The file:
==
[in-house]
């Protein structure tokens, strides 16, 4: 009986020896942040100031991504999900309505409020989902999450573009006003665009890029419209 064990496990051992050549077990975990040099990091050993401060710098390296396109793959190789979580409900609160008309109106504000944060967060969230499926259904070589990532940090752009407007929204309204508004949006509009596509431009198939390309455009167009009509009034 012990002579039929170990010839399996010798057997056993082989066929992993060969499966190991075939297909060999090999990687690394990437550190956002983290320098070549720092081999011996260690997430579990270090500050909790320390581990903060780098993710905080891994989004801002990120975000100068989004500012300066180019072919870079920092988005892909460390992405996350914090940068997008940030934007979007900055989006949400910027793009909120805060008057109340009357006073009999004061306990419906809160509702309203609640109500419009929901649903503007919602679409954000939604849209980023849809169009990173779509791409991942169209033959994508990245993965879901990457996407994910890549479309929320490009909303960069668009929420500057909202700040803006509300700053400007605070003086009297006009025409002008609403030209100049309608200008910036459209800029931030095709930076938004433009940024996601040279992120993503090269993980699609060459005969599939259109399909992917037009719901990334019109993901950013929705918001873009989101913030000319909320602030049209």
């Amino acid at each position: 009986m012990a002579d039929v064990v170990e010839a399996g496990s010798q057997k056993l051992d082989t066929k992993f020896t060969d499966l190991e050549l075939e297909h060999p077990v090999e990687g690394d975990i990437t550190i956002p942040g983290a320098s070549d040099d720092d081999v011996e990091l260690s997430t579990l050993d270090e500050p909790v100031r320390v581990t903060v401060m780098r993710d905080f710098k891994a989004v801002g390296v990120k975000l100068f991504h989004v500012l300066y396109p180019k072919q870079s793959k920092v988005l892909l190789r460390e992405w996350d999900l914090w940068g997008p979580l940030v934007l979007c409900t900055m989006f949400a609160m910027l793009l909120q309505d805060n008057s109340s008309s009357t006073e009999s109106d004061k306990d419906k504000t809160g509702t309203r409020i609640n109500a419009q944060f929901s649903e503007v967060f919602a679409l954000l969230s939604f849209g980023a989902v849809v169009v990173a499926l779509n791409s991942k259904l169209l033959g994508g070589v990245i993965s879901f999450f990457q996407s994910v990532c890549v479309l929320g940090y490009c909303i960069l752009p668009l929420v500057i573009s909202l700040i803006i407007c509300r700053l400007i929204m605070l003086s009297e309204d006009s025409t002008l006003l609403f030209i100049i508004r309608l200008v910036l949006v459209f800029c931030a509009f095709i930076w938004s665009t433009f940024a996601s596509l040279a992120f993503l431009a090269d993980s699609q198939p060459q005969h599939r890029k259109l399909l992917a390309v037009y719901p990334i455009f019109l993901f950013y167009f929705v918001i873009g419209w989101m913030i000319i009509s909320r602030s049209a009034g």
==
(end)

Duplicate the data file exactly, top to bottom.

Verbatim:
[in-house]
């Protein structure tokens, strides 16, 4: 009986020896942040100031991504999900309505409020989902999450573009006003665009890029419209 064990496990051992050549077990975990040099990091050993401060710098390296396109793959190789979580409900609160008309109106504000944060967060969230499926259904070589990532940090752009407007929204309204508004949006509009596509431009198939390309455009167009009509009034 012990002579039929170990010839399996010798057997056993082989066929992993060969499966190991075939297909060999090999990687690394990437550190956002983290320098070549720092081999011996260690997430579990270090500050909790320390581990903060780098993710905080891994989004801002990120975000100068989004500012300066180019072919870079920092988005892909460390992405996350914090940068997008940030934007979007900055989006949400910027793009909120805060008057109340009357006073009999004061306990419906809160509702309203609640109500419009929901649903503007919602679409954000939604849209980023849809169009990173779509791409991942169209033959994508990245993965879901990457996407994910890549479309929320490009909303960069668009929420500057909202700040803006509300700053400007605070003086009297006009025409002008609403030209100049309608200008910036459209800029931030095709930076938004433009940024996601040279992120993503090269993980699609060459005969599939259109399909992917037009719901990334019109993901950013929705918001873009989101913030000319909320602030049209």
């Amino acid at each position: 009986m012990a002579d039929v064990v170990e010839a399996g496990s010798q057997k056993l051992d082989t066929k992993f020896t060969d499966l190991e050549l075939e297909h060999p077990v090999e990687g690394d975990i990437t550190i956002p942040g983290a320098s070549d040099d720092d081999v011996e990091l260690s997430t579990l050993d270090e500050p909790v100031r320390v581990t903060v401060m780098r993710d905080f710098k891994a989004v801002g390296v990120k975000l100068f991504h989004v500012l300066y396109p180019k072919q870079s793959k920092v988005l892909l190789r460390e992405w996350d999900l914090w940068g997008p979580l940030v934007l979007c409900t900055m989006f949400a609160m910027l793009l909120q309505d805060n008057s109340s008309s009357t006073e009999s109106d004061k306990d419906k504000t809160g509702t309203r409020i609640n109500a419009q944060f929901s649903e503007v967060f919602a679409l954000l969230s939604f849209g980023a989902v849809v169009v990173a499926l779509n791409s991942k259904l169209l033959g994508g070589v990245i993965s879901f999450f990457q996407s994910v990532c890549v479309l929320g940090y490009c909303i960069l752009p668009l929420v500057i573009s909202l700040i803006i407007c509300r700053l400007i929204m605070l003086s009297e309204d006009s025409t002008l006003l609403f030209i100049i508004r309608l200008v910036l949006v459209f800029c931030a509009f095709i930076w938004s665009t433009f940024a996601s596509l040279a992120f993503l431009a090269d993980s699609q198939p060459q005969h599939r890029k259109l399909l992917a390309v037009y719901p990334i455009f019109l993901f950013y167009f929705v918001i873009g419209w989101m913030i000319i009509s909320r602030s049209a009034g």